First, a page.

To help transition Japan to a peace promoting post-carbon country while enjoying every step of the process.
僕のビジョンは、祖国日本で、平和文化を育みポストカーボン(Post-Carbon) 社会を促進してゆく事です。

Tuesday, September 18, 2012

Bullocks Permaculture Homestead 2012 (part 4) The Pit Roast

Always nice to start off with some fruits!
Second flush of red raspberries.
mmmmm tasty.

Now to the scene of the crime.

Respectful Animal Harvesting, Traditional Pit Roast & Primitive Fire-making
Two day workshop with Gabriel Kelly, Saturday & Sunday, August 25 & 26 in Deer Harbor. Topics include Animal Harvesting: our culture’s relationship with life and death; Tactics on field dressing and basic skinning and uses of skin; Gutting the animal and exploring anatomy and organs; Different meat cuts, styles and uses; Curing, storage and cooking; Different uses of all parts of the animal’s body; Traditional underground roasting Primitive fire-making: Cost: Full 2-days, Suggested Donation: $150. Daily:Animal Harvesting: Saturday, Aug. 25, Suggested Donation: $100 Fire-making & Pit Roast: Sunday, Aug. 26, Suggested Donation: $65 including fire kit.

I didn't attend the workshops but there were rave reviews about the animal harvesting workshop. I heard that the sheep died very peacefully and Gabriel facilitated the process with humility and ease. Gabriel is quite the human and has extraordinary stories. He does primitive-skills workshops here and there, so check him out.

There is just too much tempting things going on at the Bullocks Permaculture Homestead, around Orcas, and on the various surrounding islands. So, I missed the workshops but I did attend the pit roast.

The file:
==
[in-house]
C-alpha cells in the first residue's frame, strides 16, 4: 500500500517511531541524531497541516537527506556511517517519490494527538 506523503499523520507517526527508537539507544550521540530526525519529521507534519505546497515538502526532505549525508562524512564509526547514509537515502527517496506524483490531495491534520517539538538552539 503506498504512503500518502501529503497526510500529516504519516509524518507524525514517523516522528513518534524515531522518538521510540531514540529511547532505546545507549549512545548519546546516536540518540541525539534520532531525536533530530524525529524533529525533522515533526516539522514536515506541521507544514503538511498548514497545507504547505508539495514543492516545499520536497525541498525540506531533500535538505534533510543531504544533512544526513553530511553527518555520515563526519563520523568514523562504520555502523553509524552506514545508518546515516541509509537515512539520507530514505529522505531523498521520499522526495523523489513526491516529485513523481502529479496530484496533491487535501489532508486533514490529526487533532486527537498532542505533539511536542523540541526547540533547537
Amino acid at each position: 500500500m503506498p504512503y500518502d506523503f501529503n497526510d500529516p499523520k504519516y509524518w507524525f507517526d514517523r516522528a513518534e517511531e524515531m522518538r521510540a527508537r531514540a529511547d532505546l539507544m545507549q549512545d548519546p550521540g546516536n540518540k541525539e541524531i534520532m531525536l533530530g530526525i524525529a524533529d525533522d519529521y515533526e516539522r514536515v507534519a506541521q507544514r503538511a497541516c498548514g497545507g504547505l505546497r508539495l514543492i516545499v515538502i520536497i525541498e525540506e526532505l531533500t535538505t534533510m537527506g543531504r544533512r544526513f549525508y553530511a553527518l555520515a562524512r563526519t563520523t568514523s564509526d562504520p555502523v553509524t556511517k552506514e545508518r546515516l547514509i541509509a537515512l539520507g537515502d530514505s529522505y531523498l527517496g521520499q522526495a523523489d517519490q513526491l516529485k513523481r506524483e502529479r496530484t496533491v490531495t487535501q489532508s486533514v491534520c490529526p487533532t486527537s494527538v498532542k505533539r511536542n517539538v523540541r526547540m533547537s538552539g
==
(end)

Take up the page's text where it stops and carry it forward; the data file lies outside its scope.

By the way, the evolution of my food identity.
Omnivore -> vegetarian/pescatarian -> localvore -> flexitarian
Something like that.

Anyways, off to the pit roast!

a foot
from the day before

The pit

The uncovering
Nothing like being an adult chillin' in the background while watching kids labor
Kids, ain't no free meals in this world
It makes me excited to see young ones learning these primitive skills.
We need less school and more living! - says the grad student

Pit roasting is quite an art with lots of different variables:
meat size, type of stone, size of fire, the plants used to cover the food, time, etc.
Gabriel seemed quite pleased with this experiment.

After removing the coals and dirt,
a layer of abundant and invasive local reed canary grass peaks out.
In the tropics banana leafs are commonly used.

The food is wrapped in a wet sheet in order to keep the dirt out and moisture in.
With banana leaves this would not be needed.

A large basket made of chicken wire makes it easy to pull the main event out.

Large old cabbage leafs surround the tender meat and vegetables that have been cooking for several hours. 

It's quite empowering to learn how to do things without fossil fuels.
Good food and good fun without centralized energy.

To be primitive or civilized.
We were posed a question about whether we needed silverwear and plates...
...and we went for it.
The sensual experience of eating the food with your fingers is really magical.
I've recently realize how unnatural it is for me to be intimate with my food,
yet I enjoy it so much.

A beautiful assortment of earth roasted nutrients.
Creamy garlic and leek, delightfully sweet beet, carrot and parsinip accompanying
juicy and tender sheep, rabbit, and venison,
on a cabbage leaf plate.

I think this is 100% from the island.

Life on Orcas

The man with the beard is Walter who is an amazing wood carver.
He teaches free woodcarving workshops to anybody interested.
A very special being.

The night concluded with a fire, some guitar,
and then a family string-band jam.

food, art, music, permaculture

No comments:

Post a Comment